But businesses in California still have their backs up
An obligatory website icon aimed at providing consumers with a visual indication that they can opt out of their personal data being sold has been scrapped in the latest series of amendments to California’s upcoming state privacy law.
In the second set of modifications (PDF) proposed this month, lawmakers behind the California Consumer Privacy Act (CCPA) has removed the reported limitation put on businesses to shore up their data collection practices by implementing a ‘useable icon and tagline’ (PDF) for consumers.
The icon was meant to communicate to consumers their right to opt out of their personal data being sold to third parties – a measure that was put forward in the CCPA legislation and a source of substantial controversy between privacy advocates and enterprise alike.
David Oberly, associate at US law firm Blank Rome, thinks that this criticism prompted the removal of the icon, or button, in the latest CCPA draft regulations. Critics were concerned that “the button would generate significant confusion”, Oberly said in an email to The Daily Swig.
“While the button looked like it would operate like a ‘switch’ to effect an opt out – the regulations required that the button actually operate as a link to the company’s Notice of Right to Opt-Out,” he said.
CCPA enforcement: Three months and counting
The CCPA was enacted on January 1, 2020. Many companies already complying with its measures, mainly in the form of data collection notices and overall operational changes.
For-profit businesses that collect the personal information of California residents, making at least 50% of their annual revenue from selling the information, are required to comply with the state legislation.
New modifications to the bill were published on March 11, and the CCPA will officially start to be enforced as of July 1 this year.
“The enforcement start date also may be leading some companies into a false sense of security, as it is reasonable to posit that the [attorney general] may pursue enforcement actions against companies that failed to comply with the law any time after the law went into effect on January 1,” Oberly explained.
Further changes to the CCPA have been called “substantial and sufficiently related” by California’s attorney general, Xavier Becerra, who has opened the comment period on its latest revisions to the law until March 27, 2020.
If major changes were made since the law’s last public consultation on February 10 (PDF), an extended comment period of 45 days would be permitted.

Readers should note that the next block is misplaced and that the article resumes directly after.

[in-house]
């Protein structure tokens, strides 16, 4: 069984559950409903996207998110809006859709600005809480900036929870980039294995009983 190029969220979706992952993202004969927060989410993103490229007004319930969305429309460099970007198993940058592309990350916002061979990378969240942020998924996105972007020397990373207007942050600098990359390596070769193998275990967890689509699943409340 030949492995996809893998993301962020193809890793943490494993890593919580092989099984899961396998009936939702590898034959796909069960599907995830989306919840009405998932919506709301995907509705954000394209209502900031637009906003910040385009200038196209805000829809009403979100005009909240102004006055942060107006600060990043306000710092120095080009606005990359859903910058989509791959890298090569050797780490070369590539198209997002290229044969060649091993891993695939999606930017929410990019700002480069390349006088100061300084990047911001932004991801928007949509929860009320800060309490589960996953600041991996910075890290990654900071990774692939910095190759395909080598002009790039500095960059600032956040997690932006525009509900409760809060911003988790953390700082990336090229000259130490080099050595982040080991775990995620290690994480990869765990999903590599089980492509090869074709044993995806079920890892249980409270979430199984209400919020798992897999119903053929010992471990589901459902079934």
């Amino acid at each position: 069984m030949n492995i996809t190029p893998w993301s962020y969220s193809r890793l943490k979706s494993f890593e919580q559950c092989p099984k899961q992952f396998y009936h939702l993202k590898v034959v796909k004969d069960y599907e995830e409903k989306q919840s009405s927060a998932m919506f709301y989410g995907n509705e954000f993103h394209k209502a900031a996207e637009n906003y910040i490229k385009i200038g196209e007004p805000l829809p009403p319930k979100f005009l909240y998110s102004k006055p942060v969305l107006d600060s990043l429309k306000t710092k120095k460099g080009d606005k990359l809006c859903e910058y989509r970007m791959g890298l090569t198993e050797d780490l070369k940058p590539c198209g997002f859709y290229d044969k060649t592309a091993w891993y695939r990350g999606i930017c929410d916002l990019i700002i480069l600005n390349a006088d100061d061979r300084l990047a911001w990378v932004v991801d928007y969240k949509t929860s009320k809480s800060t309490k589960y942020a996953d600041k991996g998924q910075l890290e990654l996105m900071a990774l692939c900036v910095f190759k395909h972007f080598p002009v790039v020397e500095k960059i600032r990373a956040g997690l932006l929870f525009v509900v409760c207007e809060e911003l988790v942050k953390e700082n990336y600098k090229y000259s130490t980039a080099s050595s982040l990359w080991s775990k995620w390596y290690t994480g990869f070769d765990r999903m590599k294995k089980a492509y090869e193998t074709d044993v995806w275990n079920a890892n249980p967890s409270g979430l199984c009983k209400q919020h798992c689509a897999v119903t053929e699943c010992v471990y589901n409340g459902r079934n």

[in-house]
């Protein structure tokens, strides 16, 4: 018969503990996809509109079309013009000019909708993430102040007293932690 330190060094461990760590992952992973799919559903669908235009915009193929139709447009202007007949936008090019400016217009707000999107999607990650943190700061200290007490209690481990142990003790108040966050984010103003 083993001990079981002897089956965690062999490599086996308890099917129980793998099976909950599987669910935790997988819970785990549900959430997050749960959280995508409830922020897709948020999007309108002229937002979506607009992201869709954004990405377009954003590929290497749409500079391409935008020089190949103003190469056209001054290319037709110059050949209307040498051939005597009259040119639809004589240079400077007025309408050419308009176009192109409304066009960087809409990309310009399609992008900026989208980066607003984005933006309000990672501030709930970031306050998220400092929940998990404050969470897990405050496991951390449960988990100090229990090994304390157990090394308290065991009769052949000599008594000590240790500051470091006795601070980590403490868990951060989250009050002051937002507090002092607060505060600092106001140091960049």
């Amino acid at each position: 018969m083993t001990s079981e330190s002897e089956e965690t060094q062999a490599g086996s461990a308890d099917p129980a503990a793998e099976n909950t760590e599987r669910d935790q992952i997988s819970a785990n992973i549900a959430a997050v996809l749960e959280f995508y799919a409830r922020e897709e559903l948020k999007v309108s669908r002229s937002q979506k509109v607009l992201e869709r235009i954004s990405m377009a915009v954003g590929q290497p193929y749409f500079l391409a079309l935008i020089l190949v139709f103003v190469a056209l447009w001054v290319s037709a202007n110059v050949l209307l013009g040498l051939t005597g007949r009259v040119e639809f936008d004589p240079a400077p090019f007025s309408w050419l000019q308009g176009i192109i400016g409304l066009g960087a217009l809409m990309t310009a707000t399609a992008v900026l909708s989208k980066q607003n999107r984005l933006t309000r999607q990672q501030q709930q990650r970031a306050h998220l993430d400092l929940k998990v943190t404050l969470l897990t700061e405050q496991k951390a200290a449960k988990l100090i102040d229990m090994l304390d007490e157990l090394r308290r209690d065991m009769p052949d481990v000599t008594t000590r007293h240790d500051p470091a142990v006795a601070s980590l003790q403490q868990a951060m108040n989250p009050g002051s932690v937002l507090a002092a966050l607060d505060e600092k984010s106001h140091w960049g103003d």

Reasons for the data collection, alongside a list of the types of information a business will collect, are also required, and have changed little from the first round of amendments that were put forward. Certain guidance on the definition of personal information has been deleted.
“Use plain, straightforward language and avoid technical or legal jargon,” the proposed regulation states.
An opt-out link within a business notice of data collection – initially mandated under the original CCPA rules – is no longer stipulated in the new draft law. A clarification has additionally been made that there is no need for a business to provide a notice of data collection if it is not selling consumer information.
“Businesses instead are now only required to ask the consumer if they would like to submit a request to opt out if the company denies the consumer’s request to delete, without having to automatically stop selling the consumer’s data,” Oberly added.
Rush towards compliance
Despite some of the appearing relaxation to privacy measures, businesses have still expressed concerns over the short three-month period they now have left to attain CCPA compliance ahead of the enforcement date.
Many, including five major advertising trade groups, have called for a delay, asking the attorney general for a six-month compliance period. There have already been several class action lawsuits filed against businesses, claiming CCPA violations.
A US federal privacy law also remains on the horizon, which means the possibility that the CCPA, and other state “copycat” bills, might be preempted by any national legislation that is to come to pass.
“As more and more states enact their own versions of the CCPA, each with their own varying requirements, companies that operate in multiple states will begin to face substantial compliance headaches in attempting to comply with a complex web of differing privacy obligations,” Oberly said.
“In turn, this will place sizeable pressure on Congress to enact a uniform consumer privacy law that will apply uniformly across all 50 states, which has already started to mount at this juncture.”